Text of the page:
“[The market must] be firmly rooted in its ethical objectives…. The idea that the market alone can be entrusted with the task of supplying every category of goods cannot be shared, because such an idea is based on a reductionist vision of the person and society….Freedom in the economic sector… must be regulated by appropriate legal norms so that it will be placed at the service of integral human freedom....

    "The action of the State and of other public authorities must be consistent with the principle of subsidiarity and create situations favourable to the free exercise of economic activity. It must also be inspired by the principle of solidarity and establish limits for the autonomy of the parties in order to defend those who are weaker.

    “Solidarity without subsidiarity… can easily degenerate into a 'Welfare State', while subsidiarity without solidarity runs the risk of encouraging forms of self-centred localism....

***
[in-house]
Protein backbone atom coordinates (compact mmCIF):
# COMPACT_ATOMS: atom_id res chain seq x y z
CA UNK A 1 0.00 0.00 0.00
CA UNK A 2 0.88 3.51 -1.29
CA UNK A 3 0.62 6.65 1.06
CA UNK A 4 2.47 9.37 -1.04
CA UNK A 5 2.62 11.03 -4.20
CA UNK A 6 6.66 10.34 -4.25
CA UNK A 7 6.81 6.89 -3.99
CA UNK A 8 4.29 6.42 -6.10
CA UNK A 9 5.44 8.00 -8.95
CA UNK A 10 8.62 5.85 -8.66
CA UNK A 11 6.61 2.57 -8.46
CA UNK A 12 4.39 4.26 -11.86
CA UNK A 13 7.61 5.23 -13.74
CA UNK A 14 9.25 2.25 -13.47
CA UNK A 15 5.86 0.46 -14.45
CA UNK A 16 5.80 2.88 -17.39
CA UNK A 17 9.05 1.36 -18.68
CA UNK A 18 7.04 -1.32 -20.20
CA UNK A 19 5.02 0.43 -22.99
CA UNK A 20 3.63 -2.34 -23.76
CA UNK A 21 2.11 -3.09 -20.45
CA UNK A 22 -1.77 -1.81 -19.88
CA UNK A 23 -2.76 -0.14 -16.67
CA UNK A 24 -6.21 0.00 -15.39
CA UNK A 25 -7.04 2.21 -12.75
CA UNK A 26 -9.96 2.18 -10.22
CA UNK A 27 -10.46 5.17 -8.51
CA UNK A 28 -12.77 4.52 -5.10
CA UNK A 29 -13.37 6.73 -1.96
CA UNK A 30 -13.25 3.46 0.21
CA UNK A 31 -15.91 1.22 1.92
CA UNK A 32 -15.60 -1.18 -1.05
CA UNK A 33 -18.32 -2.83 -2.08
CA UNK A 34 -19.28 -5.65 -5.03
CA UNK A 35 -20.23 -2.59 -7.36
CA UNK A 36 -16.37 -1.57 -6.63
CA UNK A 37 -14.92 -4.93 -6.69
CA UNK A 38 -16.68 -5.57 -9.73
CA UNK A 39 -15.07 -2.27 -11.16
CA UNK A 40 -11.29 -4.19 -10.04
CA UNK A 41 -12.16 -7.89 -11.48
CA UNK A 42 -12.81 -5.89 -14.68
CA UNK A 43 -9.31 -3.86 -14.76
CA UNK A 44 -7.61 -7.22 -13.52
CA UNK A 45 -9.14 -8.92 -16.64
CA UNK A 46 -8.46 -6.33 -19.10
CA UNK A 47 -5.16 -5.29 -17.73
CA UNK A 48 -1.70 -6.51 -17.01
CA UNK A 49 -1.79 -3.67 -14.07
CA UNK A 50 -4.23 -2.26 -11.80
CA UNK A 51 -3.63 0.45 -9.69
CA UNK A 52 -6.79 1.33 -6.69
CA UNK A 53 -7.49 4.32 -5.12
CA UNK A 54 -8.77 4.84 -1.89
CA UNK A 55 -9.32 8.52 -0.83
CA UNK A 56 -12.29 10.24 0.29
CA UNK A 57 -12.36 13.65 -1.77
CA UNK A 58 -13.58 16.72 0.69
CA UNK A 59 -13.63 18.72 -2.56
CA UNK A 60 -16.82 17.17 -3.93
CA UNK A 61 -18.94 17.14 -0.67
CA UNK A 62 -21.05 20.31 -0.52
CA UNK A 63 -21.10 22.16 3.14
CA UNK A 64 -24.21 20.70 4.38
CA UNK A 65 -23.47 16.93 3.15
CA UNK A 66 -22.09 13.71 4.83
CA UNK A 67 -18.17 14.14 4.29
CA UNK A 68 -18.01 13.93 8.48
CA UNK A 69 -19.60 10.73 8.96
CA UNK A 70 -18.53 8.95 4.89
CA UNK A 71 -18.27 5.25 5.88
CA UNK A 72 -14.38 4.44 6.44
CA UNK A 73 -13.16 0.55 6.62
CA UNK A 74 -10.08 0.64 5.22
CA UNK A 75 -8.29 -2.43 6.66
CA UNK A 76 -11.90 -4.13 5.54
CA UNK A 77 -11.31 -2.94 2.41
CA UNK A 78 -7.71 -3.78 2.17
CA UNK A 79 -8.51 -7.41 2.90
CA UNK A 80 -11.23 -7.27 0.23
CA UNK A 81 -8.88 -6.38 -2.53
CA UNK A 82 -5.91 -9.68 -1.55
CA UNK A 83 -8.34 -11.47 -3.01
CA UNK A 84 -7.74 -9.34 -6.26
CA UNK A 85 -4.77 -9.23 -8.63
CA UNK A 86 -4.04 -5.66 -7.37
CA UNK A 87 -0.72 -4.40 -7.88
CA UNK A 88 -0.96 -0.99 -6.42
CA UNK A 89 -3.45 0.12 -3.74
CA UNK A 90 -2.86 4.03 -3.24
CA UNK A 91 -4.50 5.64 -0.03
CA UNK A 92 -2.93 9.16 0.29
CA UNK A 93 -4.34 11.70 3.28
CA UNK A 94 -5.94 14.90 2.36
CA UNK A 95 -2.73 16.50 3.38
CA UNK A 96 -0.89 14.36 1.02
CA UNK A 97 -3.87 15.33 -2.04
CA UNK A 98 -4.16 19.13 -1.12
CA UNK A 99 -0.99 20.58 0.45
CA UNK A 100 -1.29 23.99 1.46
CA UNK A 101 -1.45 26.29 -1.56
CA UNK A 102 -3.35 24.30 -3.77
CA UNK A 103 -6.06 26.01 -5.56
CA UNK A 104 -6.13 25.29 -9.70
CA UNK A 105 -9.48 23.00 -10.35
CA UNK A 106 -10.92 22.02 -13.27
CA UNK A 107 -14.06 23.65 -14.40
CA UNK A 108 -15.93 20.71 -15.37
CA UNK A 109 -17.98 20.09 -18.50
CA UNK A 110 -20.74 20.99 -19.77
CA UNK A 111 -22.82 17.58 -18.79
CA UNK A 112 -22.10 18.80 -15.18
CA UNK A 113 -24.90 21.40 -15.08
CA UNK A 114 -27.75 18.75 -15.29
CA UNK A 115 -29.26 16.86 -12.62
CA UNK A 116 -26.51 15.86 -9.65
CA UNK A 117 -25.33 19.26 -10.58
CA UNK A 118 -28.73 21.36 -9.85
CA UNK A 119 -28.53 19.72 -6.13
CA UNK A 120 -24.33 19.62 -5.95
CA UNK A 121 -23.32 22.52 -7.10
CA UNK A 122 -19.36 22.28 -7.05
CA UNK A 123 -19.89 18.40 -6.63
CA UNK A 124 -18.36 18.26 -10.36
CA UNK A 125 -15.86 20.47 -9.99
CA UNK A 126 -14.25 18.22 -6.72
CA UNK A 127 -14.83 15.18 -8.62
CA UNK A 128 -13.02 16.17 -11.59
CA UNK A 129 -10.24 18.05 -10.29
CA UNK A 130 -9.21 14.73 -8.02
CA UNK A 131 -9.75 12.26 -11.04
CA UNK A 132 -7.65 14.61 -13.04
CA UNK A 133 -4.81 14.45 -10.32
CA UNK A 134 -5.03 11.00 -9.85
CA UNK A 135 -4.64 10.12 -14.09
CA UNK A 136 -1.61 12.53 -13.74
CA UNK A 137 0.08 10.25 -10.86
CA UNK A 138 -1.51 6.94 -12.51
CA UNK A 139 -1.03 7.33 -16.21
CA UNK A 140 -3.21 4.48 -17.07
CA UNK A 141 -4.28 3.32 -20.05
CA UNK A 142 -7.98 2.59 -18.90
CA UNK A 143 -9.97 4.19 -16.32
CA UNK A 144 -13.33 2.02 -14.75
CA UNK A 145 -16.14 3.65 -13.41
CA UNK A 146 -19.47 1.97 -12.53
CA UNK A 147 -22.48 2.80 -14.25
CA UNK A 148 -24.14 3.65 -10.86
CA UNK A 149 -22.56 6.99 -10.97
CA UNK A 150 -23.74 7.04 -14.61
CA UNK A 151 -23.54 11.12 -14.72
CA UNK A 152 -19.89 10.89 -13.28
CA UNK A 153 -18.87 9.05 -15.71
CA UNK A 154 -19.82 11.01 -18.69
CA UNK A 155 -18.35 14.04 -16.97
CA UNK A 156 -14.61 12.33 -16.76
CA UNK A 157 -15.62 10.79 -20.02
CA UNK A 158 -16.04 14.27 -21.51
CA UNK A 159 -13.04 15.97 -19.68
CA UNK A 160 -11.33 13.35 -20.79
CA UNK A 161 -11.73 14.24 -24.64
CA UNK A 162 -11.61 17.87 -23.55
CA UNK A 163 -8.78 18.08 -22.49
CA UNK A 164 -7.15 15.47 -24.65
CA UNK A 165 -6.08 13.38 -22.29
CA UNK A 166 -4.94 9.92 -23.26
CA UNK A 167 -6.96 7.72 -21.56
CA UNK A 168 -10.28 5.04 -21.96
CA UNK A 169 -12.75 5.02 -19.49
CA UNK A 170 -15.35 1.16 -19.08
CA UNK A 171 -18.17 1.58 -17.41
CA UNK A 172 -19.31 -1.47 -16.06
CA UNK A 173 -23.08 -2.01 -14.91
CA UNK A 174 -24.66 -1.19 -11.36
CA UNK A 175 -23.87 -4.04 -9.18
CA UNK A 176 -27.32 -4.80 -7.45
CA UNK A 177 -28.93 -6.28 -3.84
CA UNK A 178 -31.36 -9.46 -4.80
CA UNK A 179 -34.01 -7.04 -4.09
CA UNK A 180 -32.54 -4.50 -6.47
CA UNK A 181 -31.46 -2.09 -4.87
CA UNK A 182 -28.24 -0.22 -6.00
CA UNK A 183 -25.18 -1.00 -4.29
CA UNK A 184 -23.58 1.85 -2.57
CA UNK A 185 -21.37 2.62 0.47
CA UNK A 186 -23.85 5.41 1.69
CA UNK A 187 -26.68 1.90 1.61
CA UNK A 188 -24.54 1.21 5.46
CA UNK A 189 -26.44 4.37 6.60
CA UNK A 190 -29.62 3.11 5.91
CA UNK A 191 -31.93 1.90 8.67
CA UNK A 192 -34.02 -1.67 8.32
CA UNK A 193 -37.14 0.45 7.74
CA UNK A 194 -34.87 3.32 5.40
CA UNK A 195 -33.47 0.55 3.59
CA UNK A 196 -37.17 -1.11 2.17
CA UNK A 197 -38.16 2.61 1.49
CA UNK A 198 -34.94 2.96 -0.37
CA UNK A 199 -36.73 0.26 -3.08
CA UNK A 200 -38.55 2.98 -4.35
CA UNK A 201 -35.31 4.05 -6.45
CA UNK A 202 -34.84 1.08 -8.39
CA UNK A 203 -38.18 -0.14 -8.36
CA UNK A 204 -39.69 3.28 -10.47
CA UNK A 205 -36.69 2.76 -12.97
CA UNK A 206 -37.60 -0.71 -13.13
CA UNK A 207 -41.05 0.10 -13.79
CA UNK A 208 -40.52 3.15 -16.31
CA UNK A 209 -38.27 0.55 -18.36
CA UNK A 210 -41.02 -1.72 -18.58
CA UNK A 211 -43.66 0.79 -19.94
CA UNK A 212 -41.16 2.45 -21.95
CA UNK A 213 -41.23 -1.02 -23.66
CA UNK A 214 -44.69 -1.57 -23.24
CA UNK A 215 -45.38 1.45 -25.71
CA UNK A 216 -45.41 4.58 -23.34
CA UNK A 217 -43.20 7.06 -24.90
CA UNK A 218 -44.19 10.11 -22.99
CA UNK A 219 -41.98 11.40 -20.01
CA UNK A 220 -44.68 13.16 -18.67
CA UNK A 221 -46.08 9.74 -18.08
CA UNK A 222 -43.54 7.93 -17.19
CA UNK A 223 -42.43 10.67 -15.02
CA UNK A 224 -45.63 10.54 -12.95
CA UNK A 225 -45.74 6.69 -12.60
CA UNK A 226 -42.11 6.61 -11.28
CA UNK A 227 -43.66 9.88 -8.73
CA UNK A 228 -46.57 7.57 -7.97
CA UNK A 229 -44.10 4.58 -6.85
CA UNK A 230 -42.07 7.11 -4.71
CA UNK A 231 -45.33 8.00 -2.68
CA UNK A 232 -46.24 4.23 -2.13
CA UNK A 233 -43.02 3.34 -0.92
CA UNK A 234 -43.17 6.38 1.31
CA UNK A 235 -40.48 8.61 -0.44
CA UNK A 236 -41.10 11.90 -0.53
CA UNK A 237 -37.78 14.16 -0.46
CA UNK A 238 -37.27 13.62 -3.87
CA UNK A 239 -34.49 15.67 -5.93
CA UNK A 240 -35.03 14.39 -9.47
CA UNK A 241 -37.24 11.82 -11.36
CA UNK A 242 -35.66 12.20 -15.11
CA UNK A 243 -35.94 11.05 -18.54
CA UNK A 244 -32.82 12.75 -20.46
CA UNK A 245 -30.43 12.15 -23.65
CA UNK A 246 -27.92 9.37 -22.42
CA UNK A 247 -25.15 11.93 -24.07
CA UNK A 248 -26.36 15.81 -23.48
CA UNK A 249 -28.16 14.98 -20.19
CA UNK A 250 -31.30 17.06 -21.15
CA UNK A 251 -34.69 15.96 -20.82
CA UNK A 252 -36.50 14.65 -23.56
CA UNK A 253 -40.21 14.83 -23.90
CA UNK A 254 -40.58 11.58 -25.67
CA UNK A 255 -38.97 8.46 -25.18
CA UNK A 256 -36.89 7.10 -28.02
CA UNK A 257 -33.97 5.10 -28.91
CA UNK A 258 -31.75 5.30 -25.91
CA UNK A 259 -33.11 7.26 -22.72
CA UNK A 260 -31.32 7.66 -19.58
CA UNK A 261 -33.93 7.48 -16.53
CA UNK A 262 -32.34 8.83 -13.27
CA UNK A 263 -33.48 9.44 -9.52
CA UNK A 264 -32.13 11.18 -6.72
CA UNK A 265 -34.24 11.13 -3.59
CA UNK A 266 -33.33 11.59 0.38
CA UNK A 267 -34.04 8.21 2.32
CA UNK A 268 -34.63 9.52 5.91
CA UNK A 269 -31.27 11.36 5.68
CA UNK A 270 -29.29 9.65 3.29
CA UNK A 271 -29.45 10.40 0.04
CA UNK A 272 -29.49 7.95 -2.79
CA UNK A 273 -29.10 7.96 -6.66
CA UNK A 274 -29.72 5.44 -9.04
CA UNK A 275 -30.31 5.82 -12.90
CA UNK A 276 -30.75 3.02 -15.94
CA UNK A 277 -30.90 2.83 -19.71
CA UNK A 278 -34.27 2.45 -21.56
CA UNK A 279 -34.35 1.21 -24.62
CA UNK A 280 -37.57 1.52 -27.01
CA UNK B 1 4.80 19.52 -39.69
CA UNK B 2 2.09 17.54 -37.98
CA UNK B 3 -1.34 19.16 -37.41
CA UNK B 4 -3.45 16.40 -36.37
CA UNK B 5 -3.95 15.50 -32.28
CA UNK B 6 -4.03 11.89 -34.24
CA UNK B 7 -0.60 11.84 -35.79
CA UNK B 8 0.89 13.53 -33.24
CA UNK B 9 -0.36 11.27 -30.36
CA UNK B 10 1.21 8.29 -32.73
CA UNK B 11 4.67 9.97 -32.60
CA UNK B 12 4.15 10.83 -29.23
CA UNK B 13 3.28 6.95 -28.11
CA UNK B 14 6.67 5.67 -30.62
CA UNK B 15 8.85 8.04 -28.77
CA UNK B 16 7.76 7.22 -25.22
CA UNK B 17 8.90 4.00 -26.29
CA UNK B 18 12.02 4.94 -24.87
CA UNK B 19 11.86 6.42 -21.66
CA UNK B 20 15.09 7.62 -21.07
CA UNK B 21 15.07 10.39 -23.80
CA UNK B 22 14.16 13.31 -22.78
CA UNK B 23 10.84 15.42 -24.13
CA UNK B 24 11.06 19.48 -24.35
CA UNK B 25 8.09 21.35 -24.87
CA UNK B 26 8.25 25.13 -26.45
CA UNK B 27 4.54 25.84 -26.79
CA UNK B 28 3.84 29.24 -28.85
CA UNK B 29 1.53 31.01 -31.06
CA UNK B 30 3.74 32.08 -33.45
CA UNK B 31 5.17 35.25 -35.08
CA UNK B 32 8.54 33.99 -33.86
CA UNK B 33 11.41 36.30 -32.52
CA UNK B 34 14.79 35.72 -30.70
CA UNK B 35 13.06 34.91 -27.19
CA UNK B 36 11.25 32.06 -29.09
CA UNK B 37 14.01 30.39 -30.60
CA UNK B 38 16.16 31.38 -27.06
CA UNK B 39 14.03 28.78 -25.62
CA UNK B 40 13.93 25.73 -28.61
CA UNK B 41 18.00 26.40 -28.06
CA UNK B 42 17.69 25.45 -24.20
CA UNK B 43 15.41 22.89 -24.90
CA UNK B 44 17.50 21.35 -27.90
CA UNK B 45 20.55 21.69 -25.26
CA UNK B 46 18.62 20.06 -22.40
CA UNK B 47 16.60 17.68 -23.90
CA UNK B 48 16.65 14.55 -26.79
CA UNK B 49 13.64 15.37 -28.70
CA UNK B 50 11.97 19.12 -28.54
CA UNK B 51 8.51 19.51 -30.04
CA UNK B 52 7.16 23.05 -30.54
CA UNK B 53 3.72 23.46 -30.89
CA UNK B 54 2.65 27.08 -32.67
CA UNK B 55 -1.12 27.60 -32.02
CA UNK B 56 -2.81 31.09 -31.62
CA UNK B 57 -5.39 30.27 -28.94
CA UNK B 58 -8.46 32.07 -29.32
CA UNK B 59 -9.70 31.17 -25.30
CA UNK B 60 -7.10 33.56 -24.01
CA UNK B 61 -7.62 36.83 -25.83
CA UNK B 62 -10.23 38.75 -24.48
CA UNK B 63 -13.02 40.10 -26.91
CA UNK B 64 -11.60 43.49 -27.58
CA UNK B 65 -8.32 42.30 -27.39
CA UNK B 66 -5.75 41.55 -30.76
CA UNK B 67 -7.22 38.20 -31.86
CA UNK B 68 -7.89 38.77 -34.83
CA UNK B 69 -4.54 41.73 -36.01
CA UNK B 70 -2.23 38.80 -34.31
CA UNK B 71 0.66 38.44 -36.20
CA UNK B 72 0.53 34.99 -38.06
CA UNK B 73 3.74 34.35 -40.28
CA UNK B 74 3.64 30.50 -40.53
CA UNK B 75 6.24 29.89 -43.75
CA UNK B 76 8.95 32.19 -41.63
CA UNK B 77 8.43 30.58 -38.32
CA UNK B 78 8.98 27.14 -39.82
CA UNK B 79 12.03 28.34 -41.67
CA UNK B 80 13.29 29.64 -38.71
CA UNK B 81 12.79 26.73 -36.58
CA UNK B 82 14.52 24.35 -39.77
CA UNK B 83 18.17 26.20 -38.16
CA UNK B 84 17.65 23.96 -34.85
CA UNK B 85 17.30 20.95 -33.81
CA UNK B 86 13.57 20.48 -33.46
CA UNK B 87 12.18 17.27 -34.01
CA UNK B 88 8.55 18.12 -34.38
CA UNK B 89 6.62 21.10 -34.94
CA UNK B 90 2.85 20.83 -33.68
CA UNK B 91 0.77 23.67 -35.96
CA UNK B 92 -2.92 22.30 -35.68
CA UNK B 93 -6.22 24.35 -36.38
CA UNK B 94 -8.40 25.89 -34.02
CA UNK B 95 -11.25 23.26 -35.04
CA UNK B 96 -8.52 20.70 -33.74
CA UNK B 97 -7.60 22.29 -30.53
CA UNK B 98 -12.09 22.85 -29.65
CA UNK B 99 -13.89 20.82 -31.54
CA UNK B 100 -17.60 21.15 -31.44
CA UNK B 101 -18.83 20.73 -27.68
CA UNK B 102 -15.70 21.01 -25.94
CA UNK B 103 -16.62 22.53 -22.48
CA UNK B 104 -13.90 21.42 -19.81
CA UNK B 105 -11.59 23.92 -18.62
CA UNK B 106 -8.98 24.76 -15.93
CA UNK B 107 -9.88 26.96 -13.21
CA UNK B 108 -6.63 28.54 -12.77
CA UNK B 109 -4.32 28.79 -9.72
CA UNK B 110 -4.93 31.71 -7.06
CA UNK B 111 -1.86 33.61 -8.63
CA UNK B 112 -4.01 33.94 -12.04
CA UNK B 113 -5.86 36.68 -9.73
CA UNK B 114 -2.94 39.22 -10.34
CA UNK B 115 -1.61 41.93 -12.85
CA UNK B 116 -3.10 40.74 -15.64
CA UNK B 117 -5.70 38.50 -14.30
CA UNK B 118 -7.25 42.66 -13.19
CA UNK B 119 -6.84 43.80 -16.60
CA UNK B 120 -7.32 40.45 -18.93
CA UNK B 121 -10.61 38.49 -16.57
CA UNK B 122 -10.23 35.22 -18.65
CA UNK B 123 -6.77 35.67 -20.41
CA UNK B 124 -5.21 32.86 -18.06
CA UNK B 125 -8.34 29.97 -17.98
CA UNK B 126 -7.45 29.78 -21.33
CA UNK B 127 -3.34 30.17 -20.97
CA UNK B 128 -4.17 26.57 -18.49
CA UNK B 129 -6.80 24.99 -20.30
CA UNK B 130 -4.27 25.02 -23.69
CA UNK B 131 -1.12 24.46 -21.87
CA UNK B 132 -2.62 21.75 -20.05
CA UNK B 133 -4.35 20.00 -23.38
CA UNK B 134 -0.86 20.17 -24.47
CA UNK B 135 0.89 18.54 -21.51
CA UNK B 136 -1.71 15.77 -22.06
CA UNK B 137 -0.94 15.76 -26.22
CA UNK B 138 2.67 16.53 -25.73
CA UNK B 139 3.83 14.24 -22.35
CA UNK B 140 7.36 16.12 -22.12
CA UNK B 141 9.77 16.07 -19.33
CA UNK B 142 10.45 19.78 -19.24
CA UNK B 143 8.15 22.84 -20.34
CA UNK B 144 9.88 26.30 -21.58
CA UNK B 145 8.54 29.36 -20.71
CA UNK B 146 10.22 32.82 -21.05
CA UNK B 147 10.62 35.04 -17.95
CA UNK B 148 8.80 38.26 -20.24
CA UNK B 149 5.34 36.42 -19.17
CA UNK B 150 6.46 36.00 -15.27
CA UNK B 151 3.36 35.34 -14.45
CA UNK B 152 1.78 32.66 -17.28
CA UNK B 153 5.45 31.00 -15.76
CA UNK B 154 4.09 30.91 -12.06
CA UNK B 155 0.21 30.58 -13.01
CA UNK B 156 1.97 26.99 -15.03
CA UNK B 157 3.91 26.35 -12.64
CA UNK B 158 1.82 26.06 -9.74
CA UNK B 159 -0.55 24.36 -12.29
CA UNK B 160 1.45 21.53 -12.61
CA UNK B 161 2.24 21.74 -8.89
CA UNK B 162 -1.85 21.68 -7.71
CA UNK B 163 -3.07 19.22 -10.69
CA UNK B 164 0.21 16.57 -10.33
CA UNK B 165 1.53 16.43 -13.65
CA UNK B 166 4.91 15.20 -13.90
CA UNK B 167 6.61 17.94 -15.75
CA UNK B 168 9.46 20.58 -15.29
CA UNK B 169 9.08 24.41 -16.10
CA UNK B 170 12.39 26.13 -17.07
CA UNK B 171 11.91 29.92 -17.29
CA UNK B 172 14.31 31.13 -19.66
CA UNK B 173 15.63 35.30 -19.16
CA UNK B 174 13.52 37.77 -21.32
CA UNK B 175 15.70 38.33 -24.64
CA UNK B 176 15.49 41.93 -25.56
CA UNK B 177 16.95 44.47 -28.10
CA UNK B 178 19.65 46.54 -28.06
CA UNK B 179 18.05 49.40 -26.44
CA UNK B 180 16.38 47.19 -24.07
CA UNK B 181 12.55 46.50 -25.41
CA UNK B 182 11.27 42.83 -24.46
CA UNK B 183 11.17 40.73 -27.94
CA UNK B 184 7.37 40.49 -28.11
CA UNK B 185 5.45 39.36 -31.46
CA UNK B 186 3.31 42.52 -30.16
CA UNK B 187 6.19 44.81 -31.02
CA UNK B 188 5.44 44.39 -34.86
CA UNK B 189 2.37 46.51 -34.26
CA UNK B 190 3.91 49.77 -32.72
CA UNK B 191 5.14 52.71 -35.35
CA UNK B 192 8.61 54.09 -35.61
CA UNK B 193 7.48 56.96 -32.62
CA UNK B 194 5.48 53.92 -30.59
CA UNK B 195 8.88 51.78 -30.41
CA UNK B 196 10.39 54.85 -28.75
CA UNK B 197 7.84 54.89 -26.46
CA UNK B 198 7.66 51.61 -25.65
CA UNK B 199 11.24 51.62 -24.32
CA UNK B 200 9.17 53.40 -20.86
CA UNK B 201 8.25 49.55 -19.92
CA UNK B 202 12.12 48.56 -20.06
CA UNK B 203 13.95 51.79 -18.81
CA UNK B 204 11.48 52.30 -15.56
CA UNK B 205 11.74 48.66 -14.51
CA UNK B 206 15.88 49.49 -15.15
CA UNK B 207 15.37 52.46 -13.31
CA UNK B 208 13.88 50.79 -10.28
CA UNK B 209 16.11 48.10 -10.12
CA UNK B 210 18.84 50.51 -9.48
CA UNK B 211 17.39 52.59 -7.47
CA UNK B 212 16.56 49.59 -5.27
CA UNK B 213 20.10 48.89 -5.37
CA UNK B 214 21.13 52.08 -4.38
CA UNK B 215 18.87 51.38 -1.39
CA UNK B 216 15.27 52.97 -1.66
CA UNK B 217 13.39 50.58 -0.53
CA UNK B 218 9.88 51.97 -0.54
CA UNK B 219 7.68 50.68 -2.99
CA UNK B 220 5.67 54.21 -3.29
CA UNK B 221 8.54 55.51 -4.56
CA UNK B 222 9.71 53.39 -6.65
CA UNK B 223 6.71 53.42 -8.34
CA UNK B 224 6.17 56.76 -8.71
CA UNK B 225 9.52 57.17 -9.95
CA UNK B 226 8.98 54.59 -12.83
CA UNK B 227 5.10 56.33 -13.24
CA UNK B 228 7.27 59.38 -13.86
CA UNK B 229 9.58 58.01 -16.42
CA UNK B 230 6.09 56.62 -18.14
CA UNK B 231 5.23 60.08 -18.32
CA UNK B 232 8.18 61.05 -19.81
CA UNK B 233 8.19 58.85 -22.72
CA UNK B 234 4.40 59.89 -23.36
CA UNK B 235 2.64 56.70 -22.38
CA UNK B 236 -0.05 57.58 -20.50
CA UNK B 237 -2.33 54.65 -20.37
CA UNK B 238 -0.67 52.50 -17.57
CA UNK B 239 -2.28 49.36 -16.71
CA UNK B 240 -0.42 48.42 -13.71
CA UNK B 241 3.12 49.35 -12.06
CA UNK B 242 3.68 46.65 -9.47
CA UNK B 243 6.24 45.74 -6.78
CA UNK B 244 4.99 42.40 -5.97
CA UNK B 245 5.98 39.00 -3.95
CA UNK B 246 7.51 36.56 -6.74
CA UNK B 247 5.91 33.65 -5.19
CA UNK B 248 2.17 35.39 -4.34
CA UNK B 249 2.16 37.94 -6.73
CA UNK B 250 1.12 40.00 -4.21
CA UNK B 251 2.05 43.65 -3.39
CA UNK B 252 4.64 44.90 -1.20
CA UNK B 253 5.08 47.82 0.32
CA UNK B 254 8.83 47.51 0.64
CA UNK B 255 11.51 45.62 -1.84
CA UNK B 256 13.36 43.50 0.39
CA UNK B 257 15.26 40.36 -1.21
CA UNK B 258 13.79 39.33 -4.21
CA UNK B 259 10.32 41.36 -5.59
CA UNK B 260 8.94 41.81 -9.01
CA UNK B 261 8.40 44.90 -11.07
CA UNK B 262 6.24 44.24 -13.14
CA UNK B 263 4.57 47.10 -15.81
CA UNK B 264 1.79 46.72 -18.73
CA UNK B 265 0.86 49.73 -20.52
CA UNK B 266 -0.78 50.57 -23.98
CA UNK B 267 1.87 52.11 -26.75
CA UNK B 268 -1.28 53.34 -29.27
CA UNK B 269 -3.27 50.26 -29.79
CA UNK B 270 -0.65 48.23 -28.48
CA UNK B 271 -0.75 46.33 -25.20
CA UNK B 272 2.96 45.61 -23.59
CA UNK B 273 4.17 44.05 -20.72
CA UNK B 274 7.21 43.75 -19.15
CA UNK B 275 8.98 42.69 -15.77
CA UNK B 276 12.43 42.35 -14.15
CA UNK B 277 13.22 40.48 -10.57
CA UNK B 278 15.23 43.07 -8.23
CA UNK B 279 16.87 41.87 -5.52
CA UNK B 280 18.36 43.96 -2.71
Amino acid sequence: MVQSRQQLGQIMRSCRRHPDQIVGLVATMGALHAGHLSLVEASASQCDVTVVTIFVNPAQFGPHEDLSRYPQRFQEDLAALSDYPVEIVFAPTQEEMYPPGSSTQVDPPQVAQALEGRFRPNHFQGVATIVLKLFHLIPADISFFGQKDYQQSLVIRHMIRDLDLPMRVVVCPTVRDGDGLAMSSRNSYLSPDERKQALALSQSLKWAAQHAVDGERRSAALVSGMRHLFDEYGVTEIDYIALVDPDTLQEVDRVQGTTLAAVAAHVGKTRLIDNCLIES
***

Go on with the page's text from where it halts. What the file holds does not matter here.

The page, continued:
“Public spending is directed to the common good when certain fundamental principles are observed:• the payment of taxes as part of the duty of solidarity;
    • a reasonable and fair application of taxes;
    • precision and integrity in administering and distributing public resources.

    In the redistribution of resources, public spending must observe the principles of solidarity, equality and making use of talents. It must also pay greater attention to families, designating an adequate amount of resources….
    “The social-economic system must be marked by the twofold presence of public and private activity, including private non-profit activity....State intervention should be characterized by a genuine solidarity, which as such must never be separated from subsidiarity….

    “The phenomenon of consumerism maintains a persistent orientation towards 'having' rather than 'being'…. it is necessary to create 'lifestyles in which the quest for truth, beauty, goodness and communion with others for the sake of common growth are the factors which determine consumer choices, savings and investments'. [John Paul II, Encyclical Letter Centesimus Annus, 36: AAS 83 (1991), 839.]....